informs me that the cut on the poor guy’s hand was suffered a couple of days before he died; and that the arrow to the armpit came much later than the hand wound because he would have survived it only for minutes to hours, even if he had had access to modern medical help. So he’d been attacked, and not just once, either – twice, at the least, he had been attacked by people out to kill him.

And he had struck back.  One of the two finished arrows in his quiver had the blood of two people on it, indicating that this arrow had been fired into two persons and then subsequently retrieved both times. Blood from a third individual was on his knife, and a fourth person had left blood on Ötzi’s leather coat.

Hmm, the shepherd or coppersmith or shaman of the early speculation begins to look rather like a mighty warrior who finally had bitten off a mite more than he could chew...

So we can sort of construct a scenario for his last fight, back then in 3300 BCE. He was part of a group (but of course; someone took care of him after that hand wound, and the blood on his coat probably came from carrying someone else, someone who was wounded) hunted and harried by a larger and more determined enemy contingent, they try a running battle to get back to safety. Ötzi himself kills several of the enemy, and does so effectively enough that on two occasions he can pick his arrow out of the enemy’s corpse so he can re-use it. Arrows are precious, more so since evidently he never found the time to finish the others he was making.

Severely wounded in his hand in close combat with the pursuing enemy, he manages to knife another, and while fleeing he carries a wounded comrade (or a comely female companion, also wounded, if it’s Hollywood telling the tale, played by Uma Thurman perhaps, the renegade daughter of the evil Dark Lord) on his back. One by one his companions fall to the enemy, but he goes on, nibbling hard bread, until even his strength flags and he can no longer carry her through the forests and snowfields. Resolutely ignoring her pleading to leave her and go, he stays by her side while the forces of the Dark Lord close in, until her life-force ebbs and she dies, clutching his wounded hand. Then he gets up and tries to flee, his manly heart breaking, but it’s far too late. Out of the trees zip enemy arrows. One slaps into his side, and, staggering, he stumbles and falls. A stone club crashes into the mighty warrior’s head – the enemy is too cowardly even to fight him now that he is strangling on his own blood. “Uma!” he gasps, and falls over, dead.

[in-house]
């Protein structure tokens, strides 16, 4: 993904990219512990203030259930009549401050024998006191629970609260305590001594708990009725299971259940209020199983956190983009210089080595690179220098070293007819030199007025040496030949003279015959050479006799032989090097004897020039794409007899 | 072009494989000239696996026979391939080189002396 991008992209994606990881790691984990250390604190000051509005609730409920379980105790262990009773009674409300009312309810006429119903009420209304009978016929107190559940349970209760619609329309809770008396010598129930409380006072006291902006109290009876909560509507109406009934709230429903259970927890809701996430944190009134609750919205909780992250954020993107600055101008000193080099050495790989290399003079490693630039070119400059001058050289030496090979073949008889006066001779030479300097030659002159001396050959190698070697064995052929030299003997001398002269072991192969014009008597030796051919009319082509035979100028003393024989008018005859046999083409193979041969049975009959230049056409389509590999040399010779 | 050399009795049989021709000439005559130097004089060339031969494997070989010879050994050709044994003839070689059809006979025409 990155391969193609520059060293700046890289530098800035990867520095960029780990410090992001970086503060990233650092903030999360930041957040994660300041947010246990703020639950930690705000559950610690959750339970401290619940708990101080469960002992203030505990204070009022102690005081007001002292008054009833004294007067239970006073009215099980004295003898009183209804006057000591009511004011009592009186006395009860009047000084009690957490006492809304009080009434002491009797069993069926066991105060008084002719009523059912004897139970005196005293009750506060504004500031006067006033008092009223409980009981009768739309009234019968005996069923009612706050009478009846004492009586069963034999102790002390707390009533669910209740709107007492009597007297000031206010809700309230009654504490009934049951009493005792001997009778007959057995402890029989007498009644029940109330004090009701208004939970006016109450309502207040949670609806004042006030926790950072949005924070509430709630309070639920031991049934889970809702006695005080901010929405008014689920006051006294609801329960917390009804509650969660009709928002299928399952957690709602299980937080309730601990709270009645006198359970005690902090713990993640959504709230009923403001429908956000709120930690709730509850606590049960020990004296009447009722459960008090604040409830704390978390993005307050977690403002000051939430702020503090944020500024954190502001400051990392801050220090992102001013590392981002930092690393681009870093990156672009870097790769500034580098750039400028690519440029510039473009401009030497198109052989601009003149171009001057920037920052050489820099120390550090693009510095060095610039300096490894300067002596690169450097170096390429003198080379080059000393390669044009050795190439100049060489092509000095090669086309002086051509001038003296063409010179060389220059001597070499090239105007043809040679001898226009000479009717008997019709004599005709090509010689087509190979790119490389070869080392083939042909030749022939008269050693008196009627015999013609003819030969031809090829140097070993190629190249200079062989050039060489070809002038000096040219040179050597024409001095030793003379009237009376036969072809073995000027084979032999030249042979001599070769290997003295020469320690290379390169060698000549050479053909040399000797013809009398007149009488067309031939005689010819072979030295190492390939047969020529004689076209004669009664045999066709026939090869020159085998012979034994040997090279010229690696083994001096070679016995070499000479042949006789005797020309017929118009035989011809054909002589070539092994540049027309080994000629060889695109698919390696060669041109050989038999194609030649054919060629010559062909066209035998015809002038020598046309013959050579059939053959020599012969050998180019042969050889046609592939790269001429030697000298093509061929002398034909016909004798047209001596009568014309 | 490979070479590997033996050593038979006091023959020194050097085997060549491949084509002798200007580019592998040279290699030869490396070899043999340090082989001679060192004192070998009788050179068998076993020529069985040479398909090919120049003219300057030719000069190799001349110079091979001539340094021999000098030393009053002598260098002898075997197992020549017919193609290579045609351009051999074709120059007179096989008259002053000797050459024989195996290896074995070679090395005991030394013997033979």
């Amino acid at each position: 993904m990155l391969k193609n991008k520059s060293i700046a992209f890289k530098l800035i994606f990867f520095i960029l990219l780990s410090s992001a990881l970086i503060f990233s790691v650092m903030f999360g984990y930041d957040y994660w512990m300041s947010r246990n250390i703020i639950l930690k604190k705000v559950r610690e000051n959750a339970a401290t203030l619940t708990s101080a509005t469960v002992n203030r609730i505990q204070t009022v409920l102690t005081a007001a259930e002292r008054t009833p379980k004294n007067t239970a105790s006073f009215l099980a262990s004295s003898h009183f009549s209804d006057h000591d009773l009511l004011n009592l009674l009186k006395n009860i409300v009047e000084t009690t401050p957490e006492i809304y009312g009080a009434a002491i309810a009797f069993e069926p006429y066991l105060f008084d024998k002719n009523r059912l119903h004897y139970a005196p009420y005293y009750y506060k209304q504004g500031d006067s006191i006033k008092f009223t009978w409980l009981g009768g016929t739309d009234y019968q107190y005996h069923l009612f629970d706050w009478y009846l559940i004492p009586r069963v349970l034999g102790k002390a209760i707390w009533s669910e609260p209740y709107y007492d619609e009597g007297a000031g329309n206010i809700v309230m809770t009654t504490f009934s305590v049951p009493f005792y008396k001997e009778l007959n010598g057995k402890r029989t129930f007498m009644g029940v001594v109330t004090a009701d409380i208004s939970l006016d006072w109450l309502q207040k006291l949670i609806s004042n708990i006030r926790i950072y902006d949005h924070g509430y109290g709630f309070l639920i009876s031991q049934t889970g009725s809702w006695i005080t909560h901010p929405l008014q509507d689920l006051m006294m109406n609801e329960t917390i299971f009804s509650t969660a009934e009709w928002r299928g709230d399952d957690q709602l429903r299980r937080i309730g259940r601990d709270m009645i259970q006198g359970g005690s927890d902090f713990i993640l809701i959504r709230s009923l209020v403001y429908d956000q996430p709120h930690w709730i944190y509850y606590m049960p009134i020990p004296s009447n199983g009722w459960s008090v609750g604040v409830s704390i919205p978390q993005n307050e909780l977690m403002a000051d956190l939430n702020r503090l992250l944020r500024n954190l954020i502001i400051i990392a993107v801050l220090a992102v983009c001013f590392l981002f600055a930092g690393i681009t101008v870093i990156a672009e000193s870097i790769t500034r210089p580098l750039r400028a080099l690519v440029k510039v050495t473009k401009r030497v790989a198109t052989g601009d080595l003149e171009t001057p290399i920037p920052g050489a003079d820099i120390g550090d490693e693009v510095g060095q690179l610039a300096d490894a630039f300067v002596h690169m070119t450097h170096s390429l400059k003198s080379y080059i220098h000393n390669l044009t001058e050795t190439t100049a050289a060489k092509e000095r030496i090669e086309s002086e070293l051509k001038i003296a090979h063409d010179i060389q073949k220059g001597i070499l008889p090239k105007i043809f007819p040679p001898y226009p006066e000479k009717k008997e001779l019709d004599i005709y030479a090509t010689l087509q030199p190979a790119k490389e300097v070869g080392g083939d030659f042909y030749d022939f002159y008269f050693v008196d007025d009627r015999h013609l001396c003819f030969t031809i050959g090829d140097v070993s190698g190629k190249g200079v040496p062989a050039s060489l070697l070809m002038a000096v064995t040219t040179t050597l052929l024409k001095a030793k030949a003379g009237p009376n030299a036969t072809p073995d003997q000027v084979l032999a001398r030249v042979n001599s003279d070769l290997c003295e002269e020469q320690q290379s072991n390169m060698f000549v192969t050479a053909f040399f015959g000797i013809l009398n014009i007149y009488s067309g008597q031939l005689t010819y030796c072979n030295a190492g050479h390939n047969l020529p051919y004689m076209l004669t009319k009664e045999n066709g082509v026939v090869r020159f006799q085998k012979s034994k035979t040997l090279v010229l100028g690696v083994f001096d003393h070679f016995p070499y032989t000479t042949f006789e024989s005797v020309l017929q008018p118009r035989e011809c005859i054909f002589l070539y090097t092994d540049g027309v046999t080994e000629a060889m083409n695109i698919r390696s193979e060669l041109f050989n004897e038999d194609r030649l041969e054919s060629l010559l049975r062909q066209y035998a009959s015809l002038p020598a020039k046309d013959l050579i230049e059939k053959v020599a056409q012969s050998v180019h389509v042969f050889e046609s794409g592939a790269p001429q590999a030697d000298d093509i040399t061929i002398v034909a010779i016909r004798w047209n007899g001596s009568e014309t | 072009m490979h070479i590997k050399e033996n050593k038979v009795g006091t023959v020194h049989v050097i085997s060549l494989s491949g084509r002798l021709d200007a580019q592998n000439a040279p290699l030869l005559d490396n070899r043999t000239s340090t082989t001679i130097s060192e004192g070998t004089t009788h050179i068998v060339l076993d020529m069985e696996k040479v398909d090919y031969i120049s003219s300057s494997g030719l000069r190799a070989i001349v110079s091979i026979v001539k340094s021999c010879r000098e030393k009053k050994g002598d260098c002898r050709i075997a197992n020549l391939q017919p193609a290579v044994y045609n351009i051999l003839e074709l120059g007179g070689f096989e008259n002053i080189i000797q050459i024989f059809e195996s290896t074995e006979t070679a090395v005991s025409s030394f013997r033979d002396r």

Cut to a close up of feet clad in leather shoes, approaching. A gloved hand pushes him over on his heroic dead chest, one of his arms flopping under him, and tries to pull the arrow out. It breaks off. A soft, evil-sounding curse in an evil-sounding voice. Footsteps crunch away through the remaining snow. Close-up of Ötzi lying face down in the snow.

Fade out, now, with only the slightest pause, fade in to the same scene in 1991, with German voices speaking and camera shutters vigorously clicking our hero’s mummified body.

That movie might even be not completely a lie.